Health

Should I get my fourth shot now or wait for an Omicron-specific booster?


On August 15, England became the first country to enable an enhanced vaccine designed to target the Omicron variant in addition to the original coronavirus. The new vaccine is a dual vaccine, which means it will fight two variants of the virus.

A similar booster is likely to arrive in the US in the fall. (The UK-approved vaccination, which aims to protect against the first strain of Omicron, has caused cases to surge this past winter, while the US is waiting for a vaccine that can specifically target it. on BA.5, the version of the virus currently prevails.) Biden administration plans to roll out these retooled vaccines in September, although it is unclear exactly when Pfizer and Moderna, the companies that make the vaccines, will make them available; when the Food and Drug Administration will allow them; and which populations should be cleared to get them first. The new boosters could be rolled out first to groups at high risk of severe outcomes from Covid, such as the elderly and immunocompromised, before being offered to others. .

With new booster injections underway, doctors and infectious disease experts say they are raising the question of whether people should get a fourth shot now or wait for a specific booster. Omicron.

The CDC recommends that people get a booster shot as soon as they are eligible. Currently, all adults 50 years of age and older, and those 12 years of age or older and immunocompromised, can get a fourth shot.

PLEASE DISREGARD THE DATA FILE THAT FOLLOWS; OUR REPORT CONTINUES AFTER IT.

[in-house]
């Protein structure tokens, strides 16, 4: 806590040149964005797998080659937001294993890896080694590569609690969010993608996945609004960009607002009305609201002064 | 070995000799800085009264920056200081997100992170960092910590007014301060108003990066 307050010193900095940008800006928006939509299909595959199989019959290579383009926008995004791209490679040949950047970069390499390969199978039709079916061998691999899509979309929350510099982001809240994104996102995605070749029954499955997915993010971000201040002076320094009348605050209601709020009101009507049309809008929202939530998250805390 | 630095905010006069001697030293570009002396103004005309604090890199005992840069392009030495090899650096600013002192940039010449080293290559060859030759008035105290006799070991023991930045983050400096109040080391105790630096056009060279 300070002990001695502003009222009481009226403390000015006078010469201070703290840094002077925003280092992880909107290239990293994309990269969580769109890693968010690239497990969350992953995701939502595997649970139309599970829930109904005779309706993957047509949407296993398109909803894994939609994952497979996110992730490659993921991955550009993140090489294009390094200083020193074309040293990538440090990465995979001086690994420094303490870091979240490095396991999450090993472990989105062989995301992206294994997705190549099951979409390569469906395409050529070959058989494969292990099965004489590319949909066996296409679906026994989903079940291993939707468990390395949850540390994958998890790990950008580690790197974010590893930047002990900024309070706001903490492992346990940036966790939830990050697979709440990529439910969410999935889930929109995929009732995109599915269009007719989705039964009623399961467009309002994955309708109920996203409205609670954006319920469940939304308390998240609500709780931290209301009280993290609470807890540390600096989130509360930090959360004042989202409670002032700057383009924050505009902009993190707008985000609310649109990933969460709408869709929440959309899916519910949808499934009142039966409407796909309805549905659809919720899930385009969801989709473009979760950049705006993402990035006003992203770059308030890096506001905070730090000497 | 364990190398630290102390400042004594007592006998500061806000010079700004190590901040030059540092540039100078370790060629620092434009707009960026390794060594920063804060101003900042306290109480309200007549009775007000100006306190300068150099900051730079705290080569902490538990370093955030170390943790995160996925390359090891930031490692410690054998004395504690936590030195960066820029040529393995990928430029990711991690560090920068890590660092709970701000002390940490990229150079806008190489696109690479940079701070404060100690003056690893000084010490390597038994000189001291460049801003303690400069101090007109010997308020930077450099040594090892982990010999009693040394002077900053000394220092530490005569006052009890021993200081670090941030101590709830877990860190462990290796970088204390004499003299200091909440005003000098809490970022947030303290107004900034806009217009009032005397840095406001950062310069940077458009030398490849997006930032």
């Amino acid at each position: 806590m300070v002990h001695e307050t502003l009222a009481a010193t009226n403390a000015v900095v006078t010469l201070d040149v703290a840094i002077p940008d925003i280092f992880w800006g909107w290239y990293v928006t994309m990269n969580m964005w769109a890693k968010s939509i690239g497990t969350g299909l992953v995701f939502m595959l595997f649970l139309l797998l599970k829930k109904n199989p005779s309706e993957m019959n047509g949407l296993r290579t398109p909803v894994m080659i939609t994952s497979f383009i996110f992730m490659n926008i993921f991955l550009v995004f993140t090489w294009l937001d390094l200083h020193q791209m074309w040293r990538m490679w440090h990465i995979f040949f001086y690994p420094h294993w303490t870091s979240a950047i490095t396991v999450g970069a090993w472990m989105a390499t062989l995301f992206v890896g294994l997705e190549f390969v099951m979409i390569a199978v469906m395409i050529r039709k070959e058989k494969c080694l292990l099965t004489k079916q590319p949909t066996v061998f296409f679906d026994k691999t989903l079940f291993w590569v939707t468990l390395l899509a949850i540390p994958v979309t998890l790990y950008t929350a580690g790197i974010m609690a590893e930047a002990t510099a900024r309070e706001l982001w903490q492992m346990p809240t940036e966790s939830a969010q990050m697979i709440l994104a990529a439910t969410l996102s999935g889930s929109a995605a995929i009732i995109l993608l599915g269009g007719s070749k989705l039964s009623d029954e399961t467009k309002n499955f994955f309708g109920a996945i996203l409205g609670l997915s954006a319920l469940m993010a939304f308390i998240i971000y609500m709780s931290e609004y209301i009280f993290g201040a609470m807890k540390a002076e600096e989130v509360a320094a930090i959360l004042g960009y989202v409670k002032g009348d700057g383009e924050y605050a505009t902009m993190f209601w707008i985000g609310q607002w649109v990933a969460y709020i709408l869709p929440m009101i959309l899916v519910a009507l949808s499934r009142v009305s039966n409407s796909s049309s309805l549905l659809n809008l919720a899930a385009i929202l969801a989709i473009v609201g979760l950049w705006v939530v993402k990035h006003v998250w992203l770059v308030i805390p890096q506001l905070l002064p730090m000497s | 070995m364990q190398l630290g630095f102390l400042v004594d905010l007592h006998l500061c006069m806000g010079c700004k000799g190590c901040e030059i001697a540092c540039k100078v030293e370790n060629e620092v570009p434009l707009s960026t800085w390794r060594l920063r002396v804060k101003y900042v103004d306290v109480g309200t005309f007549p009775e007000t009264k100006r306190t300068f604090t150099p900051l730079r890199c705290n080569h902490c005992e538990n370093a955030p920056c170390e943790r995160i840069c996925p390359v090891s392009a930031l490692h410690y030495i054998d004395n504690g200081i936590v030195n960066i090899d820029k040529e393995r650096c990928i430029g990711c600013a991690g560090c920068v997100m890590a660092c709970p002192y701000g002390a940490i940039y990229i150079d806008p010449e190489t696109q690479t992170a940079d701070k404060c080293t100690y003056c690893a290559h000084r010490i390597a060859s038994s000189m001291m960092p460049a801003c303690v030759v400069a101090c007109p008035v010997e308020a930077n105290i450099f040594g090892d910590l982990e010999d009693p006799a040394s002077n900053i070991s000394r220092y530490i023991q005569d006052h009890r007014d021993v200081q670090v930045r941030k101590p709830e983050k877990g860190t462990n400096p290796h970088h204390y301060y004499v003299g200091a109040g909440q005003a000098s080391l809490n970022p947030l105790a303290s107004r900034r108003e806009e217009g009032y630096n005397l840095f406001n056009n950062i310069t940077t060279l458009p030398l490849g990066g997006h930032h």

Experts agree that people who qualify for a booster shot should now get the shot. Peter Chin-Hong, an infectious disease specialist at the University of California, San Francisco, says the older you are, the more likely you are to need a fourth shot.

In general, if you haven’t been vaccinated or haven’t recovered from a Covid infection in the past six months, “a booster shot is a good idea,” says Shane Crotty, a virologist at La Jolla Institute of Immunology. know.

Despite the CDC’s recommendations, experts acknowledge that people who aren’t technically qualified to get the fourth shot are still getting the shot. Some have strategically timed their second booster to “refill” with antibodies, scheduling injections before a wedding or a trip abroad, Dr Chin-Hong said.

However, experts say, if you’re under 50 and don’t have an underlying health condition, and you’ve had a booster shot before, you can wait for your turn to get an Omicron-specific booster.

People with “hybrid immunity” – those who have had booster shots in the past and have recovered from an infection, said Dr Paul Sax, an infectious disease specialist at Brigham and Women’s Hospital. Covid – and a professor at Harvard Medical School. “Unless someone is immunocompromised or elderly,” he said, “it doesn’t make sense for them to run out and get another vaccine.”

Aubree Gordon, an epidemiologist at the University of Michigan, says the general recommendation is that people wait five months between booster doses. While the Covid vaccine is safe and effective, consecutive booster shots are unlikely to provide much benefit.

“If you get a booster shot now and you get another booster on September 15th, don’t expect that second shot to do anything,” says Dr. Dr. Crotty said.

While the Omicron-specific shot is expected to provide better protection against the variant currently circulating in the United States, it will not guarantee protection against infection.

Dr Crotty said: “The missiles against Omicron will not be a magic shield. But experts agree that any Covid vaccine you get — an existing booster or an Omicron booster in the fall — is intended to prevent severe illness. To date, all Covid vaccines have been extremely effective in preventing hospitalizations and deaths.



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